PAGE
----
La Victoria, 24th Street's immovable presence, is 60 years old. Instead of things like Depends and mall walkers (customary gifts for any sexagenarian) owner Jaime Maldonado wants your reminiscences ― an essay in 300 words or less, describing your most vivid memories of the place.
Maldonado describes the contest at the La Victoria blog. Allow us to paraphrase: What's your greatest memory of La Victoria Bakery and Kitchen? Describe it in 300 words or less, and win a free meal for four, cooked by Soul Cocina's Roger Feely. The deadline is 6 p.m., August 23. Entries to be judged by Maldonado and yours truly, and announced at La Victoria on Wednesday, August 25, starting at 6 p.m. What's more, 10 runners up will get what Maldonado calls "a great food prize from Soul Cocina." And SFoodie will publish the top entries, so yes, you'll be famous. Sort of. Send your entry to email@example.com.
Where to start with the reminiscing? Maldonado offers his own, up-close memories of the place. Mine is from the summer I fell in love with San Francisco. I was 24, maybe, in love with a guy who'd taken it upon himself to mentor me in food.Steve turned me on to delicately translucent slips of sand dabs cooked in the residual warmth of a heated-up dinner plate downstairs at Chez Panisse, where Judy Rodgers was guest chef. We had crystalline, ginger-flavored chicken broth at some long-defunct Cantonese place on Clement. And one weekend afternoon, on a day spent aimlessly walking San Francisco when you're new to the city and no stroll anywhere ever seems exactly aimless, Steve took me to La Victoria.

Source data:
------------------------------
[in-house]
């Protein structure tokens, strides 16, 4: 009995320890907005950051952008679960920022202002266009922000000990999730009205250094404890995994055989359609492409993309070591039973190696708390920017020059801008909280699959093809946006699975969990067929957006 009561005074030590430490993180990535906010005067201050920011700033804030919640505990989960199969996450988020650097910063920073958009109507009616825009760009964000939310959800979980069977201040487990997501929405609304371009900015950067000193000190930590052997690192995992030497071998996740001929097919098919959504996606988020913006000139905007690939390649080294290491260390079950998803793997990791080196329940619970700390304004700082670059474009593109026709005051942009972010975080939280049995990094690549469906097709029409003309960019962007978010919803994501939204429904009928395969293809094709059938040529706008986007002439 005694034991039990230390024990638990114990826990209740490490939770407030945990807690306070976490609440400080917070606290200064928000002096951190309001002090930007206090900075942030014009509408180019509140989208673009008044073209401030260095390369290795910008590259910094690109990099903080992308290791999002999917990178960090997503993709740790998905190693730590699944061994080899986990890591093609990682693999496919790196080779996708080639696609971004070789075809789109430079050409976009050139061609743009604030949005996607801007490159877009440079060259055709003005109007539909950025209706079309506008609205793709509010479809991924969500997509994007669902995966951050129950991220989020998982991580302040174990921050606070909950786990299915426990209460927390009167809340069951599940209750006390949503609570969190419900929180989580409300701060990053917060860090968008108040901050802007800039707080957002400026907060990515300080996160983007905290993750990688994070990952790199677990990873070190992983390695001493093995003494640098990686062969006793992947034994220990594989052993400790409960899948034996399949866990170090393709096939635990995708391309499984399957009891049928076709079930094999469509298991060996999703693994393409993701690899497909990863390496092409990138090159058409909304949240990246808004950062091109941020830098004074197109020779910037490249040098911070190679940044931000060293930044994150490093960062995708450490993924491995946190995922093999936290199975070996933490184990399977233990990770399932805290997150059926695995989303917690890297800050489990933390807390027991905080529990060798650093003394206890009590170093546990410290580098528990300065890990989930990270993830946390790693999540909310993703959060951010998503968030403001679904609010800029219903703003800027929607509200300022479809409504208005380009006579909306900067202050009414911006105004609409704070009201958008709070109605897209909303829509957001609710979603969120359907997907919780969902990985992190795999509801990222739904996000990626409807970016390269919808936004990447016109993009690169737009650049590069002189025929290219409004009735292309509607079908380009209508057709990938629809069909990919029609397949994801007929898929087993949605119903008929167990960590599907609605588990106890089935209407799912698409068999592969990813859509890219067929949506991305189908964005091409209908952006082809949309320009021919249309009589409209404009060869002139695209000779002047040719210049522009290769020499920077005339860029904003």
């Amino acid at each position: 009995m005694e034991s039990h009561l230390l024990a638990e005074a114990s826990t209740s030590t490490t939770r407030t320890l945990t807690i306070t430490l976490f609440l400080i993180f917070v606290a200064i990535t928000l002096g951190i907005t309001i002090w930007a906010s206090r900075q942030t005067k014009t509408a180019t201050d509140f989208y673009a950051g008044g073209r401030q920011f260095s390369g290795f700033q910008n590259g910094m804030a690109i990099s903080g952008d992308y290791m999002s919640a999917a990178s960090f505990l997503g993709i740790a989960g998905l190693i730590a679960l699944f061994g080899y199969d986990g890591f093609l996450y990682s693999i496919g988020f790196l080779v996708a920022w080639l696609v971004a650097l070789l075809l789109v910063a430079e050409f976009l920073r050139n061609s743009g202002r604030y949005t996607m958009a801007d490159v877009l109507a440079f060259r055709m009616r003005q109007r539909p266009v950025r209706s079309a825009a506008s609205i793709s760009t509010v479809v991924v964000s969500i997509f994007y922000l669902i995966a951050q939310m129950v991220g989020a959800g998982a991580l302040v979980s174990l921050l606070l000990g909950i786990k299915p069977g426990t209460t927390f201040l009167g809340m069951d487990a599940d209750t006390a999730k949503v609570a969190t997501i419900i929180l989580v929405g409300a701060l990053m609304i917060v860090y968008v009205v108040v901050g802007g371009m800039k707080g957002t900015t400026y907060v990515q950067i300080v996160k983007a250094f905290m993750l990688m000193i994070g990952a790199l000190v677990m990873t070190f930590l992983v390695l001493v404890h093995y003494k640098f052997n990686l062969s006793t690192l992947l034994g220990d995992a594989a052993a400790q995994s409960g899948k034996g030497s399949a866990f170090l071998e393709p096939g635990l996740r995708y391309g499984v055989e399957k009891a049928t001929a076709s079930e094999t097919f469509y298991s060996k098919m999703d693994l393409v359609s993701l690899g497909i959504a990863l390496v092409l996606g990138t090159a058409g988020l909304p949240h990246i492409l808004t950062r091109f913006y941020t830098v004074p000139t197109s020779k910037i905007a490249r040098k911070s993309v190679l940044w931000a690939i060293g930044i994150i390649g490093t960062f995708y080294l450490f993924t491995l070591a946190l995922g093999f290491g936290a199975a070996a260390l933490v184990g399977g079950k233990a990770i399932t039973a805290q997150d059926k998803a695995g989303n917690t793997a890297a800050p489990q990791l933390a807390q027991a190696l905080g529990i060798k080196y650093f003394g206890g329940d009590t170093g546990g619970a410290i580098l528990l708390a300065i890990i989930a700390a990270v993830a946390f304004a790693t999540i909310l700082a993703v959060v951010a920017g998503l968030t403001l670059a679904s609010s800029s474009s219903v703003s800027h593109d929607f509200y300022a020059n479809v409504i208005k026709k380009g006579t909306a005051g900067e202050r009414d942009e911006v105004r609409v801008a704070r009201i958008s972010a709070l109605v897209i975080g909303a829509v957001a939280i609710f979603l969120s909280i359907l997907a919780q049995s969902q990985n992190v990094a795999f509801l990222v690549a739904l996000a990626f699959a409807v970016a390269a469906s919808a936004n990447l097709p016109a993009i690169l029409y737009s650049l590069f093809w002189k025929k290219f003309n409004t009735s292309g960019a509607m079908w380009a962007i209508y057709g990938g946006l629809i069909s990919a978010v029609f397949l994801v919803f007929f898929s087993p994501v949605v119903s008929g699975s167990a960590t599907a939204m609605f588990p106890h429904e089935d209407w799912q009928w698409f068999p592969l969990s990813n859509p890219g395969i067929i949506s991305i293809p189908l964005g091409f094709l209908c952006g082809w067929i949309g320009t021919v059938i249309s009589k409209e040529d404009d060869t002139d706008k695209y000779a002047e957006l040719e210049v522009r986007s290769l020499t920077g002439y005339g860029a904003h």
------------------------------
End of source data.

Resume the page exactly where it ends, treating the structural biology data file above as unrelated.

It was my first taste of a panaderia, in the days when La Victoria was a thriving one, and 24th Street was thronged with women whose hair smelled like shampoo so flowery you tasted it when they walked past. I felt the panaderia novice's wonder at the ritual of the place ― the flimsy golden trays with their tracery of fine veins, the tongs you had to seek out at the counter. The pinks and golds of the pan dulces, the forms glittery or white-dusted with sugars, the rainbow jimmies, the cheapness of it all: I thought, This is amazing. And it was, even if the reality, opening our white, grease-stained bag in Dolores Park, was that so many of them tasted exactly alike, no matter the shape ― the crumble of pastry turned extra-friable from lard, the empty sweetness.
Steve had shown me something I couldn't stop thinking about, the curiosity stoked by a trayful of sweets at La Victoria. They led me to Diana Kennedy, the Mexican-food writer who'd spent a year working at a panaderia in Mexico City and who wrote about it (now collected in Kennedy's The Essential Cuisines of Mexico). Even after Steve drifted away, as elusive and unsatisfying, somehow, as those airy pan dulces, I'd found a passion.
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